Monday, March 19, 2012

Multiple SSID on OpenWRT with bandwidth limit

If you're a network junkie and not been living under the rocks, you must have heard of OpenWRT. It's a Linux distribution for embedded devices (routers) and gives you power to do things usually impossible or difficult with inbuilt router firmware. Wireless Freedom indeed.

This was my scenario: I had to create two wireless APs for my office, one for the guests (no password but bandwidth limited) and another for non-guest users (password protected but no limit on bandwidth). That way the visitors will have free wireless internet, but with limited bandwidth. The office staffs will have to connect to a password protected wifi for unrestricted bandwidth.

The requirements for the APs are,

Free Wifi for visitors
- SSID: FreeWifi
- Password: none
- Bandwidth limit: 256Kbps uplink, 128Kbps downlink

Office Wifi for staffs
- SSID: OfficeAP
- Password: 1234567890
- Encryption: WPA2
- Bandwidth limit: none

Here's how I did it on OpenWRT. Connect to OpenWRT shell.

1. First create two wireless APs with above configuration. Add the following lines to /etc/config/wireless (Remove any existing 'wifi-iface' configurations)

# Free Wifi
config 'wifi-iface'
        option 'device' 'wifi0'
        option 'ssid' 'FreeWifi'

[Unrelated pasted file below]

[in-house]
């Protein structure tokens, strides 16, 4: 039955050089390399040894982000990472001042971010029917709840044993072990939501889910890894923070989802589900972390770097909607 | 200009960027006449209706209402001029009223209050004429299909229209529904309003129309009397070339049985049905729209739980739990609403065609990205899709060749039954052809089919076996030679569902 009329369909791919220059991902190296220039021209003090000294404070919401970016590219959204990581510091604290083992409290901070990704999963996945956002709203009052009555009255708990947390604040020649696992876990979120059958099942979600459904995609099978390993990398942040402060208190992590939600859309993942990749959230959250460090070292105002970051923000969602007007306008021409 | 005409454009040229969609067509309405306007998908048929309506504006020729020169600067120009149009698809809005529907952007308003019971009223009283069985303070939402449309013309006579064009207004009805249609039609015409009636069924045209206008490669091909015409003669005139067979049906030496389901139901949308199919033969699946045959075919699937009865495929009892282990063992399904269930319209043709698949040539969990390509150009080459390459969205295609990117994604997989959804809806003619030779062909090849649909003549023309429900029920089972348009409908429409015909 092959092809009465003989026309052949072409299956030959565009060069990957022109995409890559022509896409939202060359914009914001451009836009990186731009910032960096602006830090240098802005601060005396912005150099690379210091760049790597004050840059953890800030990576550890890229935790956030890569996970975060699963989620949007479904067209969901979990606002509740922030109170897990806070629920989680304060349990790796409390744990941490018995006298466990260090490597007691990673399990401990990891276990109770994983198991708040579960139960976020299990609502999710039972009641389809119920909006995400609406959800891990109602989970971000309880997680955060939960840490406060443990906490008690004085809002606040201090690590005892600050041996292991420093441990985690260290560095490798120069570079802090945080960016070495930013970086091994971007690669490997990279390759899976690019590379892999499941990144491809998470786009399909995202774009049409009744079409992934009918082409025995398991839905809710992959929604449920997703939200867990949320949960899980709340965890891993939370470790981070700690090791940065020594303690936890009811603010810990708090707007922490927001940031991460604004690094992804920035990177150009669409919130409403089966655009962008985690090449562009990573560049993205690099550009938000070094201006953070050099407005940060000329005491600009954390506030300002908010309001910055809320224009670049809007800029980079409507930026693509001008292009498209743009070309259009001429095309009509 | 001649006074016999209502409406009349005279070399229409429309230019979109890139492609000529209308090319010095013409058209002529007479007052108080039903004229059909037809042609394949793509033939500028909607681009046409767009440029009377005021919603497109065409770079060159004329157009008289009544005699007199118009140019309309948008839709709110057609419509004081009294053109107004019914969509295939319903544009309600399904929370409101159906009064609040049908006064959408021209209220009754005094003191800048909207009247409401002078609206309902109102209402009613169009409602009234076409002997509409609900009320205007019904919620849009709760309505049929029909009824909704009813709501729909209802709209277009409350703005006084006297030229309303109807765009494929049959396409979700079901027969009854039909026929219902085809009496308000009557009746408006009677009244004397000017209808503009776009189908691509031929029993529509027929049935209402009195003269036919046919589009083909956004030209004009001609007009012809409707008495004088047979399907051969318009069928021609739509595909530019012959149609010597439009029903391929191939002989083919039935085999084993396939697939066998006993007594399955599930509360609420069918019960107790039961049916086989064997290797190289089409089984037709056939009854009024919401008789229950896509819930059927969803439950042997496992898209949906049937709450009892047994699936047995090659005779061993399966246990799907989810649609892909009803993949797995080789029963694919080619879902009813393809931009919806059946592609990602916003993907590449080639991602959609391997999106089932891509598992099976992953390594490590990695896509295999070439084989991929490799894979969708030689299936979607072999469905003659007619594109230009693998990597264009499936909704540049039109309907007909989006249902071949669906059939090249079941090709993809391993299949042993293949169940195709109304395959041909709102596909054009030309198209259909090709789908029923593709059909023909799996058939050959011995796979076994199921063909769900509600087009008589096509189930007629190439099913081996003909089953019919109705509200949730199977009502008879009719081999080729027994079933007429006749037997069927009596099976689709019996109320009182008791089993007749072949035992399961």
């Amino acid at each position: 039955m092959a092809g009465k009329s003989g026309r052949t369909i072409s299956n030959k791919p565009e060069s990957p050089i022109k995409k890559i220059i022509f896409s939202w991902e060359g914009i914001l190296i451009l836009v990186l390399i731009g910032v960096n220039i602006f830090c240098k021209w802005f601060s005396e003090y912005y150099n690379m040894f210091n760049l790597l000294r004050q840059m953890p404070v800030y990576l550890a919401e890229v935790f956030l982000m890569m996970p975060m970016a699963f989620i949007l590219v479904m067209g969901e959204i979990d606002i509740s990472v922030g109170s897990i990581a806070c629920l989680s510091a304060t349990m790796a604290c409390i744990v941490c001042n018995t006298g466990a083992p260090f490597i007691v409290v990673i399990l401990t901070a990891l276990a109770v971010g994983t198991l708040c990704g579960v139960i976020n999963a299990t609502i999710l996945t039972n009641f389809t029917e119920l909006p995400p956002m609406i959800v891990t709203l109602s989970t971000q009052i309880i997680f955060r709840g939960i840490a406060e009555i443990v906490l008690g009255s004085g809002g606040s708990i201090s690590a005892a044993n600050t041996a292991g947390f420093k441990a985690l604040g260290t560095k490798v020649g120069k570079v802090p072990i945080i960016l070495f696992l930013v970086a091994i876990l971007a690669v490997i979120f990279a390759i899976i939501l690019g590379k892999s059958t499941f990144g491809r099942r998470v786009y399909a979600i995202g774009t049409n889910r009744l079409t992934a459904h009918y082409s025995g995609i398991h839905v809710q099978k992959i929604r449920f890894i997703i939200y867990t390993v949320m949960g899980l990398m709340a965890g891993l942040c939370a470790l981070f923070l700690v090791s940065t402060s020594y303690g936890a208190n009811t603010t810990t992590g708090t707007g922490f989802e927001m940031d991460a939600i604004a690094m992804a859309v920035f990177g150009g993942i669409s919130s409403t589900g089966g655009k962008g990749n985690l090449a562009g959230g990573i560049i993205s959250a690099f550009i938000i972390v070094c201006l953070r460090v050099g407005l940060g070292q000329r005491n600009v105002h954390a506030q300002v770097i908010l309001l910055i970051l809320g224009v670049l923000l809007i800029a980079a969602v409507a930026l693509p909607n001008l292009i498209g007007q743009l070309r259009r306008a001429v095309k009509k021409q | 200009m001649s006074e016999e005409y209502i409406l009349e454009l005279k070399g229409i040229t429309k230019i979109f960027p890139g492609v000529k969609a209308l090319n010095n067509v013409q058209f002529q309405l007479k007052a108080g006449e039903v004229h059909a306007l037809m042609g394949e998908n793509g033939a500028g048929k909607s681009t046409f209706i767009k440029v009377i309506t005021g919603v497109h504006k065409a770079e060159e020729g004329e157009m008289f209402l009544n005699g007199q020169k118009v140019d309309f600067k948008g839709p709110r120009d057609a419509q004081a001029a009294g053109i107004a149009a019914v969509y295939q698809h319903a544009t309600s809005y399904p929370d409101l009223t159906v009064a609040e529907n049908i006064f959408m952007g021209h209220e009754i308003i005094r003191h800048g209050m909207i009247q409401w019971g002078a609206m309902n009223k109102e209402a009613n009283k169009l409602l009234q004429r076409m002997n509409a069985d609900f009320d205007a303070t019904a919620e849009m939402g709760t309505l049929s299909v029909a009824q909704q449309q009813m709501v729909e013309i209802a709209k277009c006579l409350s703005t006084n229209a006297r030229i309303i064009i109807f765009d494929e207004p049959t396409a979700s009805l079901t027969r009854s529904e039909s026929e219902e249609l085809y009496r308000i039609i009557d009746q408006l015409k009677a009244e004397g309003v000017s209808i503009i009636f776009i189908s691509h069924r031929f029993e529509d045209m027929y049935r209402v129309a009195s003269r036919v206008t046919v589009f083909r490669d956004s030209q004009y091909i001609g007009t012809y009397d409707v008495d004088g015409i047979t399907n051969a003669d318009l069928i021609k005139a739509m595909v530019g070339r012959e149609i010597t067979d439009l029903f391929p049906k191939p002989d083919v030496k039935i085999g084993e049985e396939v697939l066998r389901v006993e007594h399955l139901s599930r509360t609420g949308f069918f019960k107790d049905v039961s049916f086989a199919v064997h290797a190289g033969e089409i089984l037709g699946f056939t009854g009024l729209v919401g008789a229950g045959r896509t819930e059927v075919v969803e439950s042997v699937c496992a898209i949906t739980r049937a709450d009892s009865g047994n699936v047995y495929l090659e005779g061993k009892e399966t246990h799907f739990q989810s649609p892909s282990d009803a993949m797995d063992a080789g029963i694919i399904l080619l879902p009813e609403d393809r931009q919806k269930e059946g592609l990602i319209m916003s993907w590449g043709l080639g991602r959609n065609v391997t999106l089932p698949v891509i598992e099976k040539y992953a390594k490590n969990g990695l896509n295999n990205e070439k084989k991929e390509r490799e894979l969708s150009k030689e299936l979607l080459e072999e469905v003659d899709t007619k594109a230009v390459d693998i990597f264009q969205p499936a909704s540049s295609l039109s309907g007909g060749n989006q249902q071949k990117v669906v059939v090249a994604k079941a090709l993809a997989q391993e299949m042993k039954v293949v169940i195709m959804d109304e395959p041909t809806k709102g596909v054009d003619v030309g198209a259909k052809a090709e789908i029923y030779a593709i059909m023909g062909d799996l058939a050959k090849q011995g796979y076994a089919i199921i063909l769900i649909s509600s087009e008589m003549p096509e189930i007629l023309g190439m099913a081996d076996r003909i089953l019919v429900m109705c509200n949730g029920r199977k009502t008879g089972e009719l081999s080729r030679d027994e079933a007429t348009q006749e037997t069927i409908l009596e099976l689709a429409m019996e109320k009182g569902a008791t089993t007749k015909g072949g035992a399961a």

option 'mode' 'ap'
        option 'network' 'lan'

# Office Wifi
config 'wifi-iface'
        option 'device' 'wifi0'
        option 'ssid' 'OfficeAP'
        option 'mode' 'ap'
        option 'network' 'lan'
        option 'encryption' 'psk2'
        option 'key' '1234567890'

As simple as that! Now to enable the wifi, go to shell and

# wifi down; wifi up

2. Now to limit bandwidth, we'll be using wondershaper. To install:

# opkg update
# opkg install wshaper

3. Now find which interface is the FreeWifi assigned to

# iwconfig

On mine, it was on ath0

4. Modify /etc/config/wshaper and start wondershaper

config 'wshaper' 'settings'
    option 'network' 'ath0'
    option 'downlink' '256'
    option 'uplink' '128'

Now, start wondershaper.

# /etc/init.d/wshaper start

5. By default, wshaper isnt enabled at startup. so,

# ln -s /etc/init.d/wshaper /etc/rc.d/S99wshaper